Potholes are once again becoming a problem, and if you’ve been out on the roads, you’ve probably seen them.
Winter weather and early spring moisture create a freeze-thaw cycle resulting in the many potholes drivers are seeing on major highways across the state.
Potholes form as a result of water seeping into small cracks in the roadway surface. As temperatures drop, the water freezes and expands, making the cracks larger.
One driver told 22News, he’s seen an increase in potholes in and around the city of Springfield. “I actually hit a pothole and had to replace an axel on my truck the other day, $400,” said Gabriel Correa.
Like Correa, many local drivers dodge potholes daily to avoid pothole-related repairs, which in some cases can exceed $1,000.
“Pot holes are the worst,” Carltio Greenidge of Springfield told 22News. “It’s the city that’s quick to take from you but they’re hard to give. I’ve definitely been through some situations where I hit some potholes and messed up my car.”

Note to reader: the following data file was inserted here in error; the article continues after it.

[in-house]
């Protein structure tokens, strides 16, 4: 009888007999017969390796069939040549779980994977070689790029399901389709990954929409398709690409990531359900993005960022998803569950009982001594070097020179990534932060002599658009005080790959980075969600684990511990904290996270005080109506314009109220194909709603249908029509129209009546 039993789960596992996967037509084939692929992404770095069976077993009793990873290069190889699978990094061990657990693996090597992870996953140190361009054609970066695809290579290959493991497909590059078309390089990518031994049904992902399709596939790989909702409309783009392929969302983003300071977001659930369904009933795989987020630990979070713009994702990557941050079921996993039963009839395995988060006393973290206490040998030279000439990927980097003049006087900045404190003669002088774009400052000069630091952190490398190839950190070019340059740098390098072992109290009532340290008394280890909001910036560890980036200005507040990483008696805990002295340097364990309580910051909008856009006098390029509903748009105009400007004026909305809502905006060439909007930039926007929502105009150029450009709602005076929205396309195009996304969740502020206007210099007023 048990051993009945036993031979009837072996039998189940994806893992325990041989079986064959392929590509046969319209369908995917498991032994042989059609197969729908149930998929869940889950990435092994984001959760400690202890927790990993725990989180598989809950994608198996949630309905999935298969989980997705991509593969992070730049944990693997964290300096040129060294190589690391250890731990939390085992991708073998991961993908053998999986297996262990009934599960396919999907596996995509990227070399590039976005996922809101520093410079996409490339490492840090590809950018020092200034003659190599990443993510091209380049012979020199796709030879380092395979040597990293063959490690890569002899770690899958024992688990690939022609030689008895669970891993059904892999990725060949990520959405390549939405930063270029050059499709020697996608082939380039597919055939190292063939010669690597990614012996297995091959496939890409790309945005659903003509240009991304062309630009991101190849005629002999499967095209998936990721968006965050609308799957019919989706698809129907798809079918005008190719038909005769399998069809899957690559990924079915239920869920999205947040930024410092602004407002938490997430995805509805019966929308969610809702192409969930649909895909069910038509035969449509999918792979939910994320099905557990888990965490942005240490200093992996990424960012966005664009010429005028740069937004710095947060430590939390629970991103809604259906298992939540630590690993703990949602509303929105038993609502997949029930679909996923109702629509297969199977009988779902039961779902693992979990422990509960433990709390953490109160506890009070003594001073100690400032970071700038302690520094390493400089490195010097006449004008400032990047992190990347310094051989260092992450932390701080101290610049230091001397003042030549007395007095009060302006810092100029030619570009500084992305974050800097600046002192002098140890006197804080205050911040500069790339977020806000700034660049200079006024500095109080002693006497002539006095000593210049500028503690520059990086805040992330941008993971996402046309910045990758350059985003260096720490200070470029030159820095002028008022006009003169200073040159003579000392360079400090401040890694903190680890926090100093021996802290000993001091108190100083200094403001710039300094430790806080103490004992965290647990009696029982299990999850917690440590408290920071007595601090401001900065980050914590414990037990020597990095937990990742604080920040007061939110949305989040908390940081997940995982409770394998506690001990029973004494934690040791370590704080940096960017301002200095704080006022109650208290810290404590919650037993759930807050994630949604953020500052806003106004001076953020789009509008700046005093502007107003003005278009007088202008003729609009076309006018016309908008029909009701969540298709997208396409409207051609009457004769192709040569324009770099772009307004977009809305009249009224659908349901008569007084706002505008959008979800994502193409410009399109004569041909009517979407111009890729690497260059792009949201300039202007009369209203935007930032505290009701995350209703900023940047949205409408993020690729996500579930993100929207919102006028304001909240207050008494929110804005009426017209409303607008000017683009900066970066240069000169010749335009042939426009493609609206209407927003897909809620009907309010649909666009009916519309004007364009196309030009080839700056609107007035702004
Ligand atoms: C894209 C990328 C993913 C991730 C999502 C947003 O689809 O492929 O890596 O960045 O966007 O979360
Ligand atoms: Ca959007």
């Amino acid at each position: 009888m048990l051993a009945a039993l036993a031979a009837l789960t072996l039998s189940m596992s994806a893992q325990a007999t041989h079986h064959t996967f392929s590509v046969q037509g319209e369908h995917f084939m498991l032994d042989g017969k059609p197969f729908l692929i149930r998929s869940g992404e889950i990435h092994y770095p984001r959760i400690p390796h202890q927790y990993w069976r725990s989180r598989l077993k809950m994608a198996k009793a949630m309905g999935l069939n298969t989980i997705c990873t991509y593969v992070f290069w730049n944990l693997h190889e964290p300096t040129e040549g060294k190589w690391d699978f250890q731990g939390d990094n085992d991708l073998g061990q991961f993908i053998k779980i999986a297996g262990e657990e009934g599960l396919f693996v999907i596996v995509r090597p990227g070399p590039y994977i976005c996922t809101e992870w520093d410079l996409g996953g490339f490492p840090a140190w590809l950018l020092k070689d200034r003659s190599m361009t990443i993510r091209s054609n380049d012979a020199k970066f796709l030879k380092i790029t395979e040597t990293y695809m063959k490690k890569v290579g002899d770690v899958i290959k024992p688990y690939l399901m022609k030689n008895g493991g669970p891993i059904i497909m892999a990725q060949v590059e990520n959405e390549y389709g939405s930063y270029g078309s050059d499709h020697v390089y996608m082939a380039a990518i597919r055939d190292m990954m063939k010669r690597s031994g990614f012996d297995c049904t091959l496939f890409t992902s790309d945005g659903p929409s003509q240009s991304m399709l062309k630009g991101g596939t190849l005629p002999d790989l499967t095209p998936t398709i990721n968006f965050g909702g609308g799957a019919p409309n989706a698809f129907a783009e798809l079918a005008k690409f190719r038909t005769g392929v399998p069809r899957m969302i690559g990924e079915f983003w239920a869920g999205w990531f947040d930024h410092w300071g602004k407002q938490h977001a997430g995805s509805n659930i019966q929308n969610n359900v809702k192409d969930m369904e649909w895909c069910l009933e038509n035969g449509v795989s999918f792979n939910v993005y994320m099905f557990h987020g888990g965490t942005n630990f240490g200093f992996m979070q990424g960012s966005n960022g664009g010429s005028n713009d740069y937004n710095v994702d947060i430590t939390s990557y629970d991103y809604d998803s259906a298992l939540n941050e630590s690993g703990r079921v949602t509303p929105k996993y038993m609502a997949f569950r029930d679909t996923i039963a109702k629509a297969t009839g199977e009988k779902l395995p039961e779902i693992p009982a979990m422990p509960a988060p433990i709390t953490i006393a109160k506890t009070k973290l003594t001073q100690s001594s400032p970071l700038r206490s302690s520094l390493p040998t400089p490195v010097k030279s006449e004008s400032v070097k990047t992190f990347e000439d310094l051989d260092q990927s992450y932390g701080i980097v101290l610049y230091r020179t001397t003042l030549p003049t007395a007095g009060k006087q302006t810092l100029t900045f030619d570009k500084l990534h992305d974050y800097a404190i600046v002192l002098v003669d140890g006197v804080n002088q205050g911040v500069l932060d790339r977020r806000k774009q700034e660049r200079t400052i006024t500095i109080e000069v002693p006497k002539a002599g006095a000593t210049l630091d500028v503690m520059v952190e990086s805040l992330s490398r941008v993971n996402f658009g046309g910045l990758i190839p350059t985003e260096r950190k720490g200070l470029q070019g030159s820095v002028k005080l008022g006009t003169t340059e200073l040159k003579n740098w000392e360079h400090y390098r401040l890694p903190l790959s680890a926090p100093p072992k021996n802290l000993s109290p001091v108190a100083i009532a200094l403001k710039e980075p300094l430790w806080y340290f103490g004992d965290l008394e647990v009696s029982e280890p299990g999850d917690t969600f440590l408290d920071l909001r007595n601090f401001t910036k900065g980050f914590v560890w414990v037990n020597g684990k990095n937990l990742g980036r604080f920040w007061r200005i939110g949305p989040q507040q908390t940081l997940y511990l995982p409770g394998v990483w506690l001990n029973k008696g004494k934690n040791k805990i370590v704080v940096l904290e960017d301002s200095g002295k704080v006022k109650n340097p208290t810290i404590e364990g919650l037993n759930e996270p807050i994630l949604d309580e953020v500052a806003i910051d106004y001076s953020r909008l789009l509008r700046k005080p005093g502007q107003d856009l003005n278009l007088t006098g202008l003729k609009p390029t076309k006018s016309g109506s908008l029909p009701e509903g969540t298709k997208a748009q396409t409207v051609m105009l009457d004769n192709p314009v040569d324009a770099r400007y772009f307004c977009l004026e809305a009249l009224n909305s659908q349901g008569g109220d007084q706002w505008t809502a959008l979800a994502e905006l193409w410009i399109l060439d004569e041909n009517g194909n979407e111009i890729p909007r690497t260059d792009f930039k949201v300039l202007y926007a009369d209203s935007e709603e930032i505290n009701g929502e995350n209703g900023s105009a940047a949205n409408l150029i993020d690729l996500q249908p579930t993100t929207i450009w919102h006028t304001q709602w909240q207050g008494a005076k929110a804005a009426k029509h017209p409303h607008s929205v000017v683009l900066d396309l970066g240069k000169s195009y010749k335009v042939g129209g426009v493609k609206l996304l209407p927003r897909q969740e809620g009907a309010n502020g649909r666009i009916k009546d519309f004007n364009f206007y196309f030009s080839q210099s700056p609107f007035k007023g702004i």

Massachusetts laws differ depending on whether the problem is a city, town, or state road. Pothole damage on city or town roads should be reported to the DPW or highway department of that community.
The commonwealth is legally responsible for personal injuries only due to road defects while traveling on state highways.
If you’re ever faced with damage caused by a roadway defect you can file a written claim with MassDOT.